ON DELIVERY OF PAIN
Most ethical systems in the Western world have as a basic premise that suffering and pain ought to be limited. We live in "soft" cultures. Nurses deliver pain-killers to those who need it in hospitals. Social security systems are there to fence off the worst effects of social troubles. Torture is not highly regarded. Punishment means intentionally delivery of pain. We punish, but with considerable ambivalence. And we try to camouflage what we are doing. In my country, Norway, correctional officers are called "betjenter" which means those who serve other people, cells are called rooms, isolation cells are called single rooms, and the administration running all prisons is called "kriminalomsorgen". "Omsorg" can most easily be translated into some sort of warm care for those who suffer.
But this ambivalence towards punishment gives room for measures to limit that activity. Let me point to five strategies useful in attempts to bring pain delivery under control.
1. A basic tool is honesty in terminology. It is important to make clear what happens; that this suffering is intentional, that professors of penal law are professors in the laws regulating pain delivery, that prisons are not hospitals, that their basic intention is not to help, but to hurt. And this they do.
2. A second major point is to remember that punishments are man or female-maid. There are no "natural" answer to the question; what is the "right" punishment? Punishments are based on decisions. The use of punishment in any society, is a cultural question. What is seen as unwanted behaviour, can be met in several ways. Punishment is only one. This brings us to the third point, which is:
3.... not to let the ideas on crime and punishment depart from the concept of crime, but from the concept of act. Crime does not exist. Acts exists, and then, later, some of these acts are given the meaning of being crimes. The meaning of acts are created through social processes. They are not given by nature. By this type of thinking, we get an opening for considering alternatives to punishment. We get an opening for going back to the original act, and ask for other ways of looking at this act. May be it is more fruitful to look at this particular act as a conflict between parties. But conflicts most often have other solutions than punishments. The usual way of handling conflicts, will be discussions, quarrels, compensations - all these ways we call civil solutions. Compensation might also create pain, but that pain has another quality. It is the inevitable pain of social life when acts are discussed and evaluated, and blame and shame eventually are accepted.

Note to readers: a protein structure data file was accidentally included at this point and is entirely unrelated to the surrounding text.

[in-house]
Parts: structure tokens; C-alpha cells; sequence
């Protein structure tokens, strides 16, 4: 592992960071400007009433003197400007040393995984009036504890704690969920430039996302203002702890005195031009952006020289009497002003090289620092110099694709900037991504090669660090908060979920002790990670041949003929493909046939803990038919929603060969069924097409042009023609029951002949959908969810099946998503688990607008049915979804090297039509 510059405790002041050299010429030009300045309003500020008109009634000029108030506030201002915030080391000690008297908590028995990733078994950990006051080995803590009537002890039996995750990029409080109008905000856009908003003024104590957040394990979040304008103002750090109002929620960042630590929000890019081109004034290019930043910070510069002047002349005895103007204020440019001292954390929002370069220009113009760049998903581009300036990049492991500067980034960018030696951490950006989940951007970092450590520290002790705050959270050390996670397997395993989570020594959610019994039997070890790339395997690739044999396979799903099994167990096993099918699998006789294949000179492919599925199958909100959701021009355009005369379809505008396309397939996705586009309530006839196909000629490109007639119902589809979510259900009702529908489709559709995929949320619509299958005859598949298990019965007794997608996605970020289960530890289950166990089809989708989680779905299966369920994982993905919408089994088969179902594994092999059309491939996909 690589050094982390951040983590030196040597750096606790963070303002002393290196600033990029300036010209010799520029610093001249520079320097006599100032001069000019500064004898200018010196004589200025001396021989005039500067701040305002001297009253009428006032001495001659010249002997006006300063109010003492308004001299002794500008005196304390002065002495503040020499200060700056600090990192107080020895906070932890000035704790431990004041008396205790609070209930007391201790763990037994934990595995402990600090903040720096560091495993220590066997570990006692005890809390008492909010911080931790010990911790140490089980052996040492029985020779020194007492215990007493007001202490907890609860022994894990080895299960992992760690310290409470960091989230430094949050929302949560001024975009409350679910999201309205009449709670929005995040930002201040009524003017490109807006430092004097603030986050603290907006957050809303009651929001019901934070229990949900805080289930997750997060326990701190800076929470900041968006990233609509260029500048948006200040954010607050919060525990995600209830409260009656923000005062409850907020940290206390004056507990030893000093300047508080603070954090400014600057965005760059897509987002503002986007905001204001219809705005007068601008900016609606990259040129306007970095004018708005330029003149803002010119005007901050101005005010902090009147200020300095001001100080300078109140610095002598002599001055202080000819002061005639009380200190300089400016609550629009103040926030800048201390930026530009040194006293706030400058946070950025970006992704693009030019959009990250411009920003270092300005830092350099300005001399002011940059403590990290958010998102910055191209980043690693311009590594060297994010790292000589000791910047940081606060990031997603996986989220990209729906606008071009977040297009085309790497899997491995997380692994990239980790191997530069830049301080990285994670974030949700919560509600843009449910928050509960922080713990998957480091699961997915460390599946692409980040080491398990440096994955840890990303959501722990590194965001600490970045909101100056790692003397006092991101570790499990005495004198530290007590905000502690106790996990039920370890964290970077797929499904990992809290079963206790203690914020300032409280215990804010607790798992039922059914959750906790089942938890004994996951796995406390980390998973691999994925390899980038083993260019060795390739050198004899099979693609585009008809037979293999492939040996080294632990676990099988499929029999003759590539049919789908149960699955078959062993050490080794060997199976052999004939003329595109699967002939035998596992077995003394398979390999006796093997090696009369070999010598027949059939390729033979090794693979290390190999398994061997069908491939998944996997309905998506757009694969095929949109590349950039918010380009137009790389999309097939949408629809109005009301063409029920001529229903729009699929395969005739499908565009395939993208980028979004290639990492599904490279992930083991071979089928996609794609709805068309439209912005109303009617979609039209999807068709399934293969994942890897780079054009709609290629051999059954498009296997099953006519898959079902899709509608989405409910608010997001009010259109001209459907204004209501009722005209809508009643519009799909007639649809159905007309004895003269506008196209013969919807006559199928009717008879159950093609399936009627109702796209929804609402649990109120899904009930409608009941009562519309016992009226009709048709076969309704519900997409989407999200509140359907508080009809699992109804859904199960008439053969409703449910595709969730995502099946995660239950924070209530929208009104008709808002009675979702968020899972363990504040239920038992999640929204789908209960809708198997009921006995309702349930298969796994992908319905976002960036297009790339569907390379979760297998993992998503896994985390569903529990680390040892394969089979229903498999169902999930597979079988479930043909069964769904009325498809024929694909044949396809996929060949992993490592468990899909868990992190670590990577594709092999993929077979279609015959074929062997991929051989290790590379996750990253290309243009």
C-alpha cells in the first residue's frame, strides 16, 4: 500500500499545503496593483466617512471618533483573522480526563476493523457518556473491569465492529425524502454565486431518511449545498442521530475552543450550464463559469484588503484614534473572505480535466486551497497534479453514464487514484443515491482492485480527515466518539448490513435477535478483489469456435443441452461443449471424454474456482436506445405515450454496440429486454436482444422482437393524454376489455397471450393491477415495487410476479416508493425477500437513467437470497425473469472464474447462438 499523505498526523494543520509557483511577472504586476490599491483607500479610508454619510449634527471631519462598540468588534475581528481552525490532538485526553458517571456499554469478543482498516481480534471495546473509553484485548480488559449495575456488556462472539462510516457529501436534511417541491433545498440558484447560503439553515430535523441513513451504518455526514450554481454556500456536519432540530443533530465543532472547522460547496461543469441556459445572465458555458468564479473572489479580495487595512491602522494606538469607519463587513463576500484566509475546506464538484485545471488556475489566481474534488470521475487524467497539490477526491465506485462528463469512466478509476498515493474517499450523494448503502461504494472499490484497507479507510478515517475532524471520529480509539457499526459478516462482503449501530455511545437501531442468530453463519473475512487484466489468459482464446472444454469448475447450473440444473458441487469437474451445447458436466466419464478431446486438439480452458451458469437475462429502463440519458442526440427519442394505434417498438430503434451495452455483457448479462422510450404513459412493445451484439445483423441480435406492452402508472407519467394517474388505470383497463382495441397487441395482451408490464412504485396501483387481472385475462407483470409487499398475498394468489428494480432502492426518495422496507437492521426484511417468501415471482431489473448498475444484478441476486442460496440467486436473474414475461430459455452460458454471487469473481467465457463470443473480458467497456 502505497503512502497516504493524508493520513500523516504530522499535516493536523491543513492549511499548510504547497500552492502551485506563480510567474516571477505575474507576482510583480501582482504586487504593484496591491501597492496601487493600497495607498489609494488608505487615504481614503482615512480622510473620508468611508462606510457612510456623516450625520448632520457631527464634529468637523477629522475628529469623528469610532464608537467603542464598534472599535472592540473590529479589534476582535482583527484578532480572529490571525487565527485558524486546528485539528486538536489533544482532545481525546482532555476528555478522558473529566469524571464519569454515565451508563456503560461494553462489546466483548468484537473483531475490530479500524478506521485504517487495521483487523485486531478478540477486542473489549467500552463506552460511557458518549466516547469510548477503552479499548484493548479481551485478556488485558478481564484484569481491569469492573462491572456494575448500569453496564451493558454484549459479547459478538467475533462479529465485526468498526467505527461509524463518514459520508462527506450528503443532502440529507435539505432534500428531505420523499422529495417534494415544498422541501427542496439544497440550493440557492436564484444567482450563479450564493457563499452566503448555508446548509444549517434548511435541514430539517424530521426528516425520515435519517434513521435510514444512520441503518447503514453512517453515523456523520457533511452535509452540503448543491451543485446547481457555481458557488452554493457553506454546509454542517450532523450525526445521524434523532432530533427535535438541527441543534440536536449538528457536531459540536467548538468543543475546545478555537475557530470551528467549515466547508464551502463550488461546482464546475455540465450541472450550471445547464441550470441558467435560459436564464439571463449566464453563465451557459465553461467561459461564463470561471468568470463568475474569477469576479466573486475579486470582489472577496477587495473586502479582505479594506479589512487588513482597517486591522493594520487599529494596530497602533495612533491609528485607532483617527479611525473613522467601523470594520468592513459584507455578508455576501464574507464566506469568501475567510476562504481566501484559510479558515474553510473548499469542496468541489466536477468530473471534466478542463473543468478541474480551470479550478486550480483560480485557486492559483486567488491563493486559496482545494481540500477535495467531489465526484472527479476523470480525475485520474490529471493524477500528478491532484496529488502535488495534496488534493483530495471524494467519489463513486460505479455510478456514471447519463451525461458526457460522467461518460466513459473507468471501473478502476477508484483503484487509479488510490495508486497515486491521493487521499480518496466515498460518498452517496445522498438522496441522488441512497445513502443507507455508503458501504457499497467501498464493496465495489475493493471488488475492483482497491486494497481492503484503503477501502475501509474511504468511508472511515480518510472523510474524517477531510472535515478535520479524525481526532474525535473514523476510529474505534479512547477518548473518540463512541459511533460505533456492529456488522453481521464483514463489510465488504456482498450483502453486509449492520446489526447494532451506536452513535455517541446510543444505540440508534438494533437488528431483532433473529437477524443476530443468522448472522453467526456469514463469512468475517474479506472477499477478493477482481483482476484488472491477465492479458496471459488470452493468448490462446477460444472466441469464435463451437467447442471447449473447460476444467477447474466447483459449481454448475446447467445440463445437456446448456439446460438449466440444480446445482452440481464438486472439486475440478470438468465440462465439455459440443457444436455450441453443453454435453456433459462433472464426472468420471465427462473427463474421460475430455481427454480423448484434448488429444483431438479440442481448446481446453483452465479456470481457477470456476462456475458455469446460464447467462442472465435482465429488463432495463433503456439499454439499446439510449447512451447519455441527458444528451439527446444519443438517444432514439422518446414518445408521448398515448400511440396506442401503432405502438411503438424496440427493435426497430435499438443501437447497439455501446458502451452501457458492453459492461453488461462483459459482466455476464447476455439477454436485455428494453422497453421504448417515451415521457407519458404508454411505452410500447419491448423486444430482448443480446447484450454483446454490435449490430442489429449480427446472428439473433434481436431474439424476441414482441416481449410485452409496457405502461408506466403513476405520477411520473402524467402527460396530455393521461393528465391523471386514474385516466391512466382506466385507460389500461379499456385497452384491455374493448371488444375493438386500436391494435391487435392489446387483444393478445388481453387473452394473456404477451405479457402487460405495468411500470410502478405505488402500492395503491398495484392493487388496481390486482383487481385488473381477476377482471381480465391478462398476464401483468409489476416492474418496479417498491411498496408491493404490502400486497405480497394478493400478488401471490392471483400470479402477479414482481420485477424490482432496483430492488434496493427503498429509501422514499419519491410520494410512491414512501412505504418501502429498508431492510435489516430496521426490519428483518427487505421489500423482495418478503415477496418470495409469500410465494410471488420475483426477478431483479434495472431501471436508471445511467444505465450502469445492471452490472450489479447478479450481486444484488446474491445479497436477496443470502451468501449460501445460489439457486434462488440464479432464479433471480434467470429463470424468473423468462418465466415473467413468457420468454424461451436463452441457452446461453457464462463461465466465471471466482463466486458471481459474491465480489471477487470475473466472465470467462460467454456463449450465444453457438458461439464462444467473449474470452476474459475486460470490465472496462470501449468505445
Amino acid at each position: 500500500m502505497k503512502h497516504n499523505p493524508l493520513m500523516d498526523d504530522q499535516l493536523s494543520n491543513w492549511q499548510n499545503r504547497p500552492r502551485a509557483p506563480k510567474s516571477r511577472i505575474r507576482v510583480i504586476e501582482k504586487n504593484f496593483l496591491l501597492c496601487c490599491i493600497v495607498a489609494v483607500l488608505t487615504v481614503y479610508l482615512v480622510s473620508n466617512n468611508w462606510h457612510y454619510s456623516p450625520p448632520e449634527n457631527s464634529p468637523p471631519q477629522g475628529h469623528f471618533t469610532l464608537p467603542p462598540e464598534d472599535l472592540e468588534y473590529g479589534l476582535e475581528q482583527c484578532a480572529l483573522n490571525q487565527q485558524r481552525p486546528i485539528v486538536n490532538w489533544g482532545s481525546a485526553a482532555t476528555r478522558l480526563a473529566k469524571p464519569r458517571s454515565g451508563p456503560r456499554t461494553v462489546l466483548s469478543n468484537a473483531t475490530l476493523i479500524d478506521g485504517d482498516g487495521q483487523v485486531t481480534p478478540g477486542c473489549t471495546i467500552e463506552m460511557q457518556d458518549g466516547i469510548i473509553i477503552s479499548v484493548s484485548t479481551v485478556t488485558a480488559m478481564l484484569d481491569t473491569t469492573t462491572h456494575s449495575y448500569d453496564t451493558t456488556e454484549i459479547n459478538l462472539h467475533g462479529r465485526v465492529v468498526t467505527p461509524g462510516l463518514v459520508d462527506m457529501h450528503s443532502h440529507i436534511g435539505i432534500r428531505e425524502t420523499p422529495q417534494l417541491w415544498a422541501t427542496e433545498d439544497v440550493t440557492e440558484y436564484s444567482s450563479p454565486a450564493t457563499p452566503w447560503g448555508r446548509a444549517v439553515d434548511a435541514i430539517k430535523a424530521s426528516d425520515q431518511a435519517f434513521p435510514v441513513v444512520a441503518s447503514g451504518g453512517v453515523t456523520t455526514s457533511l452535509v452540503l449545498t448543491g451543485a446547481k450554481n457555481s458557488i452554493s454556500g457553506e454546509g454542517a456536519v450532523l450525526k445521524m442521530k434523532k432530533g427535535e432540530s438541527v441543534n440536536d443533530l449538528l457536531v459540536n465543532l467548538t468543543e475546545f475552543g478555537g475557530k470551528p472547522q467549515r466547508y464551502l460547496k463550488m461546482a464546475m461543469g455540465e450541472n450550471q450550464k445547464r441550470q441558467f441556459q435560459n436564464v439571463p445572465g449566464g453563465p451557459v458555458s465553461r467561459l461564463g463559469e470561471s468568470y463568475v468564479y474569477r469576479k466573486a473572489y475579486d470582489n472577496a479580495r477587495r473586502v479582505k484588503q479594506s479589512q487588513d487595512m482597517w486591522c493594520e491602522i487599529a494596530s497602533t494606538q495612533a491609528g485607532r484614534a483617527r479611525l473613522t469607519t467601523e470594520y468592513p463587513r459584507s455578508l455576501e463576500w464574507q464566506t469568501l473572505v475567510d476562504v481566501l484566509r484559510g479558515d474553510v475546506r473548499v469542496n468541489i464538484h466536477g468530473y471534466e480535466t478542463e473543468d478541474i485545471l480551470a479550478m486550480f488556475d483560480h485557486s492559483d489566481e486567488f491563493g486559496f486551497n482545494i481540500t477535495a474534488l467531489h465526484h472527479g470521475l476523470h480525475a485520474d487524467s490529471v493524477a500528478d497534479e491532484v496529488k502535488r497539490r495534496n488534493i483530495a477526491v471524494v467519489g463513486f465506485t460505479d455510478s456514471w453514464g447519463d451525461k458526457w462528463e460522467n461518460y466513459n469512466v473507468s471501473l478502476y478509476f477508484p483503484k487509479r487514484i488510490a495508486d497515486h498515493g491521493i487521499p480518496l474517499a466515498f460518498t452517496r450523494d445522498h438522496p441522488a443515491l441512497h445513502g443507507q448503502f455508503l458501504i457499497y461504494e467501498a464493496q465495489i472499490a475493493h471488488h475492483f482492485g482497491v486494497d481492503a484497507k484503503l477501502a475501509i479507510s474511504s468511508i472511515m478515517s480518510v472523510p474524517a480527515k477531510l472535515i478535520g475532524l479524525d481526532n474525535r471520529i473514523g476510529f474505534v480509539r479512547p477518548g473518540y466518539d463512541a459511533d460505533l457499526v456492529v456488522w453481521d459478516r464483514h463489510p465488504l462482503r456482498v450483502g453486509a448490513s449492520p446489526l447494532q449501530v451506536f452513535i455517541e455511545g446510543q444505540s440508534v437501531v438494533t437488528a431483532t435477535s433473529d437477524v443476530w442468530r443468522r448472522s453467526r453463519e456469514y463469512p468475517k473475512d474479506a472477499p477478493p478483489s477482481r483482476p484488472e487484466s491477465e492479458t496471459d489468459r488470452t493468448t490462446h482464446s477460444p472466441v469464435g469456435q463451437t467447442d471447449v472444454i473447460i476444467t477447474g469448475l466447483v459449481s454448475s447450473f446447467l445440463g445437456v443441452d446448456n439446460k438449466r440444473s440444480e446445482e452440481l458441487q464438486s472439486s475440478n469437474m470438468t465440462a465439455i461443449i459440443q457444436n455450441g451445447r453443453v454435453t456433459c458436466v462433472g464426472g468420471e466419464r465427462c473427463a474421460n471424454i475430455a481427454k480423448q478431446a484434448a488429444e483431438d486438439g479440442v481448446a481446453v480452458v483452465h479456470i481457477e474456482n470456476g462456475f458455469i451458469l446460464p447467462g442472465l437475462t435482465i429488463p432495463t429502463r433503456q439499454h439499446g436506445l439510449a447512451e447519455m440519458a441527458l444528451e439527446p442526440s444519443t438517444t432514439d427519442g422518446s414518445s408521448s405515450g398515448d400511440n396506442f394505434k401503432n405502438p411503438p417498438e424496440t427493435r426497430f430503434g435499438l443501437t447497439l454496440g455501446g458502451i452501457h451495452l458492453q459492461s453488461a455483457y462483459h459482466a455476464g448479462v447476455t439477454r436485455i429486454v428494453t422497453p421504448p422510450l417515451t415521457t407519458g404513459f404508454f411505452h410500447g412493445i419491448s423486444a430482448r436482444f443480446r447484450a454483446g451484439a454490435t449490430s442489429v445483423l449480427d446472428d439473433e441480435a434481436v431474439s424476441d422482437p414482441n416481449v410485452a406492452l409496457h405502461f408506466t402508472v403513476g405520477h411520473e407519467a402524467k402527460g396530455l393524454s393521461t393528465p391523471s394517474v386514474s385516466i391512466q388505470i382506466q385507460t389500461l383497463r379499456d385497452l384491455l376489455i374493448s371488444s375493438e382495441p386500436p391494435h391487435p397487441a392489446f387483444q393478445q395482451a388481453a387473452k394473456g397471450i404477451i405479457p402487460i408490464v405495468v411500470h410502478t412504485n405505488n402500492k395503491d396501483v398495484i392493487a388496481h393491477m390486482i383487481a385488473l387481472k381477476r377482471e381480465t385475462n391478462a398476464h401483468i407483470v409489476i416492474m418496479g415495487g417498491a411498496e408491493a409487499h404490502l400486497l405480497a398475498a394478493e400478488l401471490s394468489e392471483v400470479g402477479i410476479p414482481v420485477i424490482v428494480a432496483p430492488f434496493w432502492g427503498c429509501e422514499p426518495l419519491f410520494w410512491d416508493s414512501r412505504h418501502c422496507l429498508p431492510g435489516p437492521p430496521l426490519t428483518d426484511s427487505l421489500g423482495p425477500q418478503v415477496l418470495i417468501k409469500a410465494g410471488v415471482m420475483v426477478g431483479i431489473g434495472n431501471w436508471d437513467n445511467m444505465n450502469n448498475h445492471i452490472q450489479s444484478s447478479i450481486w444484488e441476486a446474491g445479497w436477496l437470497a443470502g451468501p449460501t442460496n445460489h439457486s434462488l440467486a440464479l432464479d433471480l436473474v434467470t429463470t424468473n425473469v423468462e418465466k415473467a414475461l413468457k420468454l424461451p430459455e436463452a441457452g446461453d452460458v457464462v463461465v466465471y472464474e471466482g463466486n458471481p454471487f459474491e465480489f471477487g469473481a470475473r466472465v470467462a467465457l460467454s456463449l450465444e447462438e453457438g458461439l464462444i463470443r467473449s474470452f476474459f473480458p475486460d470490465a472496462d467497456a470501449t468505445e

4. Departing from acts, and conflicts, the next natural question is how to create social life which encourages a tendency to see - to perceive - acts as conflicts, not as crimes. The possibilities here are many. Let me just point to the remarkable capacity we have to perceive what happens of unwanted acts inside our families, or in close knit circles of colleagues, friends or neighbours as something different from crime. Unpleasant, silly, ought not to have happened, but not crime. The explanation is probably that we know so much about what here happens, and about the actors, that the formal categories of theft, of violence, of vandalism, does not quite fit. My son might have taken my money, but he is not a thief. I know him, know him so well that the label will not stick. In this perspective, all measures which help people to come close to each other, which help to create primary relations of a broad type, opens for relations with limited use of punishments.
5. But neighbourhoods are damaged in many highly industrialized countries. This means a need for systematic encouragement of neighbourhood-building. Conciliatory board, or boards for advising on how to cope with conflicts, might be a help in this situation. These are not an alternative punishment, but through their civil solutions an alternative to punishment.
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Are there, then, no need for formal punishment, and for prisons in particular? It probably is, in societies of our type. But this brings us back to point three above. We are free to decide on the cultural question of amount of pain-delivery. Prisons are, in a way, representing national cultures. There are no rational reasons for not use flogging or other forms of physical maltreatment within prisons. When we do not use these measures, it is because we think that would be wrong. As members of national states, we would probably also think that such measures represented our nations, and thereby ourselves, in a way we would not like to be represented. As we would be proud of our country by certain accomplishments, we would feel ashamed by others. As flogging. As torture. As having a prison population extremely much higher than any other country supposed to be democratic. As having a prison population where more than half belonged to ethnic minorities. Amount of punishment is not a result of "crime", but a result of type of social organization and of human decisions on delivery of pain.